MSCs may target monocytes, macrophages to reduce fibrosis

Reduced fibrosis, inflammation, and cell death seen in MSC-treated mouse model

Lindsey Shapiro, PhD avatar

by Lindsey Shapiro, PhD |

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Certain populations of immune monocytes and macrophages may be important targets of mesenchymal stem cell (MSC) therapy in idiopathic pulmonary fibrosis (IPF), according to a study.

In an IPF mouse model, into-the-vein MSC treatment appeared to prevent monocytes from becoming a type of macrophage thought to promote the buildup of scar tissue, or fibrosis, in IPF. Treated mice had reduced fibrosis, inflammation, and cell death than untreated mice.

The findings indicate monocytes and macrophages “play important roles in the development of pulmonary fibrosis,” the researchers wrote, noting the therapeutic effects of MSCs may, in part, be driven by the modulation of these cells.

The study, “Classical monocyte-derived macrophages as therapeutic targets of umbilical cord mesenchymal stem cells: comparison of intratracheal and intravenous administration in a mouse model of pulmonary fibrosis,” was published in Respiratory Research.

MSCs are stem cells that can give rise to virtually any other cell type. They play important roles in tissue repair and immune regulation, and are generally thought to be anti-inflammatory and anti-fibrotic.

These properties are thought to make MSCs a promising therapeutic strategy for IPF, which is supported by a growing body of preclinical evidence. MSCs obtained from the human umbilical cord seem to have particularly promising therapeutic properties.

Still, the exact mechanisms by which MSCs are therapeutic are complex and not completely understood, leading researchers in Korea to try to better understand their effects on specific immune cell types. The researchers were particularly interested in macrophages, the most abundant immune cell in healthy lungs that play key a role in clearing pathogens, or disease-causing microbes.

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MSC therapy’s effects on immune cells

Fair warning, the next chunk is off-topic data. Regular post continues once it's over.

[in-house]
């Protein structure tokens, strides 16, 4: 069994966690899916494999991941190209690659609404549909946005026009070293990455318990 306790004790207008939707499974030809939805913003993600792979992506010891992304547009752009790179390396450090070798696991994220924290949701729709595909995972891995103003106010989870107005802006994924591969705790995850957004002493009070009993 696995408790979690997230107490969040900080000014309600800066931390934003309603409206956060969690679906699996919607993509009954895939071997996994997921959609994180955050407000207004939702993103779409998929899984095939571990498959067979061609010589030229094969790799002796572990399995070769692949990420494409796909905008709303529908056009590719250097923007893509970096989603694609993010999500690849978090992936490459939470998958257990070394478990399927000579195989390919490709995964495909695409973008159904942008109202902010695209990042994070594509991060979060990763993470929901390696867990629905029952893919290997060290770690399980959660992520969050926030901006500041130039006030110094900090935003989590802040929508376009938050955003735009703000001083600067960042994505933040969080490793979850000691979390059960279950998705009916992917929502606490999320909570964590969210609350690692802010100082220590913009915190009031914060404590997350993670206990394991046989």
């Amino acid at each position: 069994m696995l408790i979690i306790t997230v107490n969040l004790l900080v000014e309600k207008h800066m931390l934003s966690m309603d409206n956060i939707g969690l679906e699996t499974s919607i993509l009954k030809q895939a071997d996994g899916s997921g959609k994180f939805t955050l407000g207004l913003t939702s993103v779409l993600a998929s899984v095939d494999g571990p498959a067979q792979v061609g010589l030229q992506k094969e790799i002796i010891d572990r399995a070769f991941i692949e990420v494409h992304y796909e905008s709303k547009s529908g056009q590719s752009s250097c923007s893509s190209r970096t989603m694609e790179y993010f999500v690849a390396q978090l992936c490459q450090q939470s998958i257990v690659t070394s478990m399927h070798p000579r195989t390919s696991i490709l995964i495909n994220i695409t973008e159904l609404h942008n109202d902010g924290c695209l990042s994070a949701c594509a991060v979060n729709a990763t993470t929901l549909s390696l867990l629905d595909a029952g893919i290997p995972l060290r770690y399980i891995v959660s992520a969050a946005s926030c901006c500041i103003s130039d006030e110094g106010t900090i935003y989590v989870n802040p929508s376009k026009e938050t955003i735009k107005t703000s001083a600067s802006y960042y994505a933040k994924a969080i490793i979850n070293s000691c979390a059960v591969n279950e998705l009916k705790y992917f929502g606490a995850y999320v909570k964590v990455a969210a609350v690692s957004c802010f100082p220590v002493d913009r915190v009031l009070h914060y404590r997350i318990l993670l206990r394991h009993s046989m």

While some macrophages are resident in lung tissue and support normal function, others are derived from immune monocytes that circulate in the bloodstream and travel to various tissues during inflammation.

Monocyte-derived macrophages are known to exist in two states. M1 macrophages release inflammatory molecules that help eliminate pathogens, while M2 macrophages release wound-healing anti-inflammatory molecules, but are also known to contribute to tissue remodeling and fibrosis.

Previous research suggests a shift toward an M2 balance and M2 infiltration into the airways supports the progression of IPF.

Researchers examined lung tissue from IPF patients, finding that markers of macrophages and monocytes were elevated in areas with more fibrosis than in areas with less tissue scarring.

When these monocyte-derived macrophages were stimulated in cell cultures with a pro-fibrotic molecule, they began expressing M2-like markers and to promote fibrosis, which was suppressed by MSC treatment.

The researchers generated a mouse model of IPF and treated the animals with MSCs derived from human umbilical cords. MSCs were either delivered as an into-the-vein (intravenous) injection or directly into the airways (intratracheal injection).

The treatment was therapeutic in the mouse model, leading to reduced inflammation, fibrosis, and cell death in the lungs. The number of inflammatory cells in the lungs, including macrophages, neutrophils, and eosinophils, was also reduced. The effects tended to be more prominent with intravenous delivery.

Macrophages were generally increased in the IPF model and reduced by MSC treatment. A subset of M2 monocyte-derived macrophages were particularly reduced with intravenous MSC treatment. Tissue resident macrophages weren’t affected by the treatment, however.

The M2 macrophages that were most impacted by treatment were derived from a certain population called Ly6c-positive, or classical, monocytes, experiments showed. These monocytes are known to travel to tissues during inflammatory responses, where they differentiate into macrophages specific for that tissue.

Other immune cell populations, including inflammatory T-cells, were also reduced with MSC treatment, while the proportion of regulatory T-cells, generally thought to be anti-inflammatory, was increased.

The findings suggest intravenous MSCs “may ameliorate pulmonary fibrosis by inhibiting monocyte differentiation into M2 macrophages,” the researchers wrote, noting the relatively greater effectiveness of the intravenous administration could be related to a “more rapid and effective” targeting of circulating monocytes that later become macrophages, adding monocytes may be “one of the main targets of MSCs.”

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